People probably don’t think of electric eels when the subject of the world’s most devious predators comes to mind, but they should. As a new study has revealed, eels can use physics for their own protection in fighting large prey.
Published in the journal Current Biology, this study describes the fascinating science trick for the first time, explaining that eels increase their electric charge when needed. Here’s how that works: electric eels – which are in fact fish – have electrocytes along the full length of their bodies, some special cells that store electricity.
Whenever the fish feels threatened, it can discharge that electricity into the predator. For comparison, the 600 volts the eel can produce are 5 times the voltage that goes through a standard wall socket in the U.S. But according to this new research, the eels can also increase their charge without actually producing more electricity.
When faced with a bigger prey, electric eels curl their tail as to touch the prey opposite from the eel’s mouth. By doing this, the fish can trap the prey directly between the positive and negative poles of the electric eel. As a result of the new configuration of the electrical field, the eel ends up with more than double the power it inflicts on its prey.
The researcher who discovered the amazing mechanism, Kenneth Catania, biologist from the Vanderbilt University, is actually rather familiar with electric eels, having already made several groundbreaking findings on their behaviors.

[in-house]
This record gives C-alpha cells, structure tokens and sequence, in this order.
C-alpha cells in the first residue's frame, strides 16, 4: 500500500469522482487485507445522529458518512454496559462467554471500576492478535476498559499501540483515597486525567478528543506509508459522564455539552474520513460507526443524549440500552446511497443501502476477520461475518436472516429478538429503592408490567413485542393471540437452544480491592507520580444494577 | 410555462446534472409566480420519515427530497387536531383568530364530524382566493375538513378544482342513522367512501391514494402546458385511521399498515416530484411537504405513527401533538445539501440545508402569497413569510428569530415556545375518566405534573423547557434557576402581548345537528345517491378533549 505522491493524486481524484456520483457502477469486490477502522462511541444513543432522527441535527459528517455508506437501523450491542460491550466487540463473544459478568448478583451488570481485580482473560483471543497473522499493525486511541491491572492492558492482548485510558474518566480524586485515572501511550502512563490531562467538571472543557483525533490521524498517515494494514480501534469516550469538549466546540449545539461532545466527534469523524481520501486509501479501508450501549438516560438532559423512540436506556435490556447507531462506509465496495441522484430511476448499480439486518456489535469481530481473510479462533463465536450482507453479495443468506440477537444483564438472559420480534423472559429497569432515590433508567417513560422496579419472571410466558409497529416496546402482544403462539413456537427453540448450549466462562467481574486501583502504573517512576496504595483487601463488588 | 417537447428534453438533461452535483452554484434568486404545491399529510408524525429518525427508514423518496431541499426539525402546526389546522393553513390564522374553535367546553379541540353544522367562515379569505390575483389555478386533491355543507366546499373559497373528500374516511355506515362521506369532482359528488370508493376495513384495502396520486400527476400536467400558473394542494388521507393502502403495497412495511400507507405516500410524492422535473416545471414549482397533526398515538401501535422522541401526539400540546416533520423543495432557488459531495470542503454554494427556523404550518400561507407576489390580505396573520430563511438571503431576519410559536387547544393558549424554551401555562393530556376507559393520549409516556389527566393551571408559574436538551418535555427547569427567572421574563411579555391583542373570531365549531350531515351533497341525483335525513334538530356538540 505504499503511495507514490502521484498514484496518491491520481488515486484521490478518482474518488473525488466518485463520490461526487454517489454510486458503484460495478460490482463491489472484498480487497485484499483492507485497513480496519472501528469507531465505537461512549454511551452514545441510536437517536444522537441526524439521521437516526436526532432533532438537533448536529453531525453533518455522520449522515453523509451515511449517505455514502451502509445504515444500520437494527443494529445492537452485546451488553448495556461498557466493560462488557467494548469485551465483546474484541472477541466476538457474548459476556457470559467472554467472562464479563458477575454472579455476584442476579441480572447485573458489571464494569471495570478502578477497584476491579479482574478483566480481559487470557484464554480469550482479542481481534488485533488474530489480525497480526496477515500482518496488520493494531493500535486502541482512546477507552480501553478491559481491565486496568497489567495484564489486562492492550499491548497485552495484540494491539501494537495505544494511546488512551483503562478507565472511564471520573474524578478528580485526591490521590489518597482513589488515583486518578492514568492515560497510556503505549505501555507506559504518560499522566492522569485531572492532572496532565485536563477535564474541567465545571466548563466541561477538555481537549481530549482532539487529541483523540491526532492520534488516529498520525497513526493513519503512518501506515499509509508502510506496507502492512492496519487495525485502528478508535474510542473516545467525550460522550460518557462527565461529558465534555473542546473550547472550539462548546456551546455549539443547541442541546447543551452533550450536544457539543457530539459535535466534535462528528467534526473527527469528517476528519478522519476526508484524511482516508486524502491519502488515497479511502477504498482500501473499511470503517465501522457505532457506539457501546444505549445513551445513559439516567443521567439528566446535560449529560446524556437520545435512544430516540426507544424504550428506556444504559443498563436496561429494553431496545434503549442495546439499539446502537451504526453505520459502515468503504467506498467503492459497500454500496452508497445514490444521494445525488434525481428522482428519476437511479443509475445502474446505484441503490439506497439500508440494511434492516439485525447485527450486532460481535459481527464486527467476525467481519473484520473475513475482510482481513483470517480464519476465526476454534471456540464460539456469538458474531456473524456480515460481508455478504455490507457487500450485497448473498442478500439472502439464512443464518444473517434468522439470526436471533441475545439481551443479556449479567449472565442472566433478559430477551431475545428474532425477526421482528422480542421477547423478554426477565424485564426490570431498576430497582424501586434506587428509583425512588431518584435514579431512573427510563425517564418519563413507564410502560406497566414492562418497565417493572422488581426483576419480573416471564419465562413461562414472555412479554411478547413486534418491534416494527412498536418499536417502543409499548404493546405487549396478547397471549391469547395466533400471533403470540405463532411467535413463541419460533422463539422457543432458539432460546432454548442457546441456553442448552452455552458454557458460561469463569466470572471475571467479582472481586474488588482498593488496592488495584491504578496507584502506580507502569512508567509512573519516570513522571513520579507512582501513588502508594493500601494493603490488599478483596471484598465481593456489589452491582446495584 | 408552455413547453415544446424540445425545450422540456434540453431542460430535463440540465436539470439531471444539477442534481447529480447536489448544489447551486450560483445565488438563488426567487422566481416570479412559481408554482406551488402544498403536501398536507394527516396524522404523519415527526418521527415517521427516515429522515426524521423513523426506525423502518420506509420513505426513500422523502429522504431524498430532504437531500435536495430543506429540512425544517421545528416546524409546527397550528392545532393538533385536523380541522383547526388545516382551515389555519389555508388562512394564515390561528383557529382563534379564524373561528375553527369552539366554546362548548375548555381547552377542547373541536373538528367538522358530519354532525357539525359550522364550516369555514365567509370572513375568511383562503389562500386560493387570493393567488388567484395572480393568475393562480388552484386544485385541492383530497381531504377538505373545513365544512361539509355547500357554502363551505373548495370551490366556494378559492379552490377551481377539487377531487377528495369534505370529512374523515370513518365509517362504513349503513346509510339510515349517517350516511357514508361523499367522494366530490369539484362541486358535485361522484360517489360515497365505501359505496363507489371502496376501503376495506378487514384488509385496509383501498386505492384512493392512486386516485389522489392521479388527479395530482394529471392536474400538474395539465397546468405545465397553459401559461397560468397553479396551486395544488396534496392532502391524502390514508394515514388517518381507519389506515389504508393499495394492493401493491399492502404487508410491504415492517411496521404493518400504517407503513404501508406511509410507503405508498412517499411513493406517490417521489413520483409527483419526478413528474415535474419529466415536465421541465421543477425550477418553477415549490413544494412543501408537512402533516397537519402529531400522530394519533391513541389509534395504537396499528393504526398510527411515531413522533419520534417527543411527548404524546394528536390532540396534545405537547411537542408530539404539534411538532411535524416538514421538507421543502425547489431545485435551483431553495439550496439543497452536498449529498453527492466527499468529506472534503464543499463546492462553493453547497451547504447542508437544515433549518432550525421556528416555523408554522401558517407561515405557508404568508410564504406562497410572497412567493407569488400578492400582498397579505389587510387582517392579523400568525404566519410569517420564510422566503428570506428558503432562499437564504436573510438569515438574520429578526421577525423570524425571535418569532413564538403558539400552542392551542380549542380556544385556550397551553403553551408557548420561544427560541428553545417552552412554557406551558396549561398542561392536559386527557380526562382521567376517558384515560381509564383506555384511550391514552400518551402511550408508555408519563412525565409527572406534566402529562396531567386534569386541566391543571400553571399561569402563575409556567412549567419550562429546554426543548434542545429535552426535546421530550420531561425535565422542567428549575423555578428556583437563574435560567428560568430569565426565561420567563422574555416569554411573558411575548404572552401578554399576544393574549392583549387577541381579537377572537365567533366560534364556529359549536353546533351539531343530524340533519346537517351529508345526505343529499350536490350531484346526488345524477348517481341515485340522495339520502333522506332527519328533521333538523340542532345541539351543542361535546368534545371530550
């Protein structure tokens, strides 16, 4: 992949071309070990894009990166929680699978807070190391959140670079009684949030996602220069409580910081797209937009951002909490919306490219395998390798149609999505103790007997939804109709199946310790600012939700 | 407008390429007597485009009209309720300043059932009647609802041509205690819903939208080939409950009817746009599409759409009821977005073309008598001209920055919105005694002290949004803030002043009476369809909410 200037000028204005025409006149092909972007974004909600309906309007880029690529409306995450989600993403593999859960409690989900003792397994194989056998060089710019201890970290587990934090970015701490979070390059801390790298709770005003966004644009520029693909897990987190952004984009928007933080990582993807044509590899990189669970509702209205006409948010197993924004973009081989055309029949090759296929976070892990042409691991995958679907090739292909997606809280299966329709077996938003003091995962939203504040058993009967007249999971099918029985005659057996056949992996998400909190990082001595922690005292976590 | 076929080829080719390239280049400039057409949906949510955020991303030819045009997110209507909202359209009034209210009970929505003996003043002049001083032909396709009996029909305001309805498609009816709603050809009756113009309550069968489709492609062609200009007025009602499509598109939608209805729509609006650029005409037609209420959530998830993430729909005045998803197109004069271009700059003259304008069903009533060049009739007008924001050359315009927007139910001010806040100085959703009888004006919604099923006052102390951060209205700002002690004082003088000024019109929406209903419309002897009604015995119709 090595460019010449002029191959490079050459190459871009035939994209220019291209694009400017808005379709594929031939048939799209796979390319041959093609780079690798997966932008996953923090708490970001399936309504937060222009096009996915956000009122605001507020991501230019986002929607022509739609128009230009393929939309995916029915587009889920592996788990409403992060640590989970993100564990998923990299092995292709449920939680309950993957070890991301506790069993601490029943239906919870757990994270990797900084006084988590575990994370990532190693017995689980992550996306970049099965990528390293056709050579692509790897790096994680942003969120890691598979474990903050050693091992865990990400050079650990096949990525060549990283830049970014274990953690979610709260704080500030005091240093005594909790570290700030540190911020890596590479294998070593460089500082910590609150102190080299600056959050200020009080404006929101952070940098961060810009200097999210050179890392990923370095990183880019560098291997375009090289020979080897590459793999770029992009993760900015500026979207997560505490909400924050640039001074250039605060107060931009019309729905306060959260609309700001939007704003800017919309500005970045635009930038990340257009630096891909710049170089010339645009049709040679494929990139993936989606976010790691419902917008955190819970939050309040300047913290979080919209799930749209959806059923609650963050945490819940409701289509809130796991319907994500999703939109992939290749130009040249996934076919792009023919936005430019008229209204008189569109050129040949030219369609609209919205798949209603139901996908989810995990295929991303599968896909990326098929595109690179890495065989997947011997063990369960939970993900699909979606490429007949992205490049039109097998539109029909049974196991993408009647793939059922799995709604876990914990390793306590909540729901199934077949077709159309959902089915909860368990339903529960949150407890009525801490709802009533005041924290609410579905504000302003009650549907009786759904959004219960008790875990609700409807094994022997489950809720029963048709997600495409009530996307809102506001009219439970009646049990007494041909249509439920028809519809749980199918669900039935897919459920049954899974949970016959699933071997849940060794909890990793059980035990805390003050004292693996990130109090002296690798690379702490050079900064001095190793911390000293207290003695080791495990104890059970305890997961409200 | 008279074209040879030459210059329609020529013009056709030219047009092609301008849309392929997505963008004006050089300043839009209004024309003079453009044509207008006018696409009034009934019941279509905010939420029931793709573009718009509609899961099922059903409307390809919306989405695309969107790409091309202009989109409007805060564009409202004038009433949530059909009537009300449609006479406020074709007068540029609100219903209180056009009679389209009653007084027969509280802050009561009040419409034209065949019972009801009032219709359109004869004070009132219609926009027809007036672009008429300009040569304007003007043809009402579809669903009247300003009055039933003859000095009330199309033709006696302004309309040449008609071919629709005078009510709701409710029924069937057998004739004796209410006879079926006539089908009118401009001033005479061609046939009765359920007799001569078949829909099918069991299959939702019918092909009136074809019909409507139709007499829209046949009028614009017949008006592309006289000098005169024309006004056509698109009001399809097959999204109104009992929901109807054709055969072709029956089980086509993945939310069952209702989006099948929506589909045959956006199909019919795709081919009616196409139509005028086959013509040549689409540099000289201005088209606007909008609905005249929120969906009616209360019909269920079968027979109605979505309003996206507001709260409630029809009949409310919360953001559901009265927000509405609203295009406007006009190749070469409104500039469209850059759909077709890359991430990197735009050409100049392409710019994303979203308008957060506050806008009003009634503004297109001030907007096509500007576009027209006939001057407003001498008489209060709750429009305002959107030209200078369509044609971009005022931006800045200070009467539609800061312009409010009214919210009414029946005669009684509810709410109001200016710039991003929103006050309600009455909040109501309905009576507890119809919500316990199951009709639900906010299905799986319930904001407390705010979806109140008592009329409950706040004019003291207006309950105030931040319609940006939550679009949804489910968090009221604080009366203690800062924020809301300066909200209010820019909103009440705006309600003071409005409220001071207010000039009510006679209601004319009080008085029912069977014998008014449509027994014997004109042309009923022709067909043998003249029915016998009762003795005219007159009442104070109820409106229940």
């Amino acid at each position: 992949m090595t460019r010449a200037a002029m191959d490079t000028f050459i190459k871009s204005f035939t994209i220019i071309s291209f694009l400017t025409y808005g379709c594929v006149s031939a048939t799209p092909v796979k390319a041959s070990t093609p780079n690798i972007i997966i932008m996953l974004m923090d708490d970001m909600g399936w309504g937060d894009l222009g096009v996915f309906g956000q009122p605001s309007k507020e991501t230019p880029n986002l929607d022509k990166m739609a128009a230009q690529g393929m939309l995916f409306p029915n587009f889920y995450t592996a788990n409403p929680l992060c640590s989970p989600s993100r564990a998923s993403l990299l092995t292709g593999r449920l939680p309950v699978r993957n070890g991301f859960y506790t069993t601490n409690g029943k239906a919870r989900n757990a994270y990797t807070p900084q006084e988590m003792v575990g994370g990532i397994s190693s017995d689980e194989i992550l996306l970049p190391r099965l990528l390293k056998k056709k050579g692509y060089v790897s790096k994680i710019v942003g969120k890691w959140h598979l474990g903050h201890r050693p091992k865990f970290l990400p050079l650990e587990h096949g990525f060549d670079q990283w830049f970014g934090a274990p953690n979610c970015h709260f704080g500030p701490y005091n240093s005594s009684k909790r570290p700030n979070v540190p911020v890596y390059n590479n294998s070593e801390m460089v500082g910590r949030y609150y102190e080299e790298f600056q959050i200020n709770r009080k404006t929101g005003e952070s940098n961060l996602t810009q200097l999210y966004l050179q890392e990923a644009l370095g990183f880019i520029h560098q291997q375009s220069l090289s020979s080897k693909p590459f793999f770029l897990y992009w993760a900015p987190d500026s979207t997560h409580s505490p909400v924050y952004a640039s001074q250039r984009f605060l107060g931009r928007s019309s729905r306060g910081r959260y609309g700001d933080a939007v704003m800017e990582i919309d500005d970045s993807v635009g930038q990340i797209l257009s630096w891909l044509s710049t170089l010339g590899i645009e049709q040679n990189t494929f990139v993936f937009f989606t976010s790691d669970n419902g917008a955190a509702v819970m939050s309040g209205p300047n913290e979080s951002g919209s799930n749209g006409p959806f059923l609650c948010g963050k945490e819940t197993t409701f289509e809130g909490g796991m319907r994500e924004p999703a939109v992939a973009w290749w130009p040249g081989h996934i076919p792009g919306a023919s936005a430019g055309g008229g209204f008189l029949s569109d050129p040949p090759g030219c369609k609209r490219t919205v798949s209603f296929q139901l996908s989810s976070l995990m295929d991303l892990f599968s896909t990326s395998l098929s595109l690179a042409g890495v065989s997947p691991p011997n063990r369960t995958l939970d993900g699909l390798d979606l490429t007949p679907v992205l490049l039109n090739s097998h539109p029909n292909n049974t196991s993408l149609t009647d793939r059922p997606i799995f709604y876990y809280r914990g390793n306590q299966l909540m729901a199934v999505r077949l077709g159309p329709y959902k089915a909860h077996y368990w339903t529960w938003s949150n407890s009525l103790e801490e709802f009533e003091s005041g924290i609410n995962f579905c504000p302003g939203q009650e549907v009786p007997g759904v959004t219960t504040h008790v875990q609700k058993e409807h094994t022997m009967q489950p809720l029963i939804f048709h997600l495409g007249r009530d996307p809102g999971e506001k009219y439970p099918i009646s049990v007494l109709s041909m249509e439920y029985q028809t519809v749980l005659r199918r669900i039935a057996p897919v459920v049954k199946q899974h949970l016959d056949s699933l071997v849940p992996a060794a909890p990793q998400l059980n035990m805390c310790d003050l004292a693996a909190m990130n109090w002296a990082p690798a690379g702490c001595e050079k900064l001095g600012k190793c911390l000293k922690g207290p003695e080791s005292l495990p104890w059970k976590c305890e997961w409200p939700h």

For example, he found that electric eels can use their electrical pulses like radar, and that certain pulses can be directed at attacking the prey’s neurons, forcing it to come out hiding and into the open. But this latest finding tops them all.
Experiments included tempting hungry electric eels with dead fish full of electrodes; Catania noticed the curled position had caused such strong electrical pulses that the prey experienced total muscle fatigue. Catania explained this phenomenon is “analogous to poisoning the neuromuscular systems.”
What’s happening is that the eel can run the prey’s muscles at a high rate over and over again, until the prey can’t contract them anymore. In this respect, Catania thinks the eel is very much alike venomous snakes. Straight out of a physics lesson, the eel knows how to inactivate muscles with electricity, not unlike the way venomous snakes fight with their prey by chemically inactivating their muscles.
Image Source: Discovery News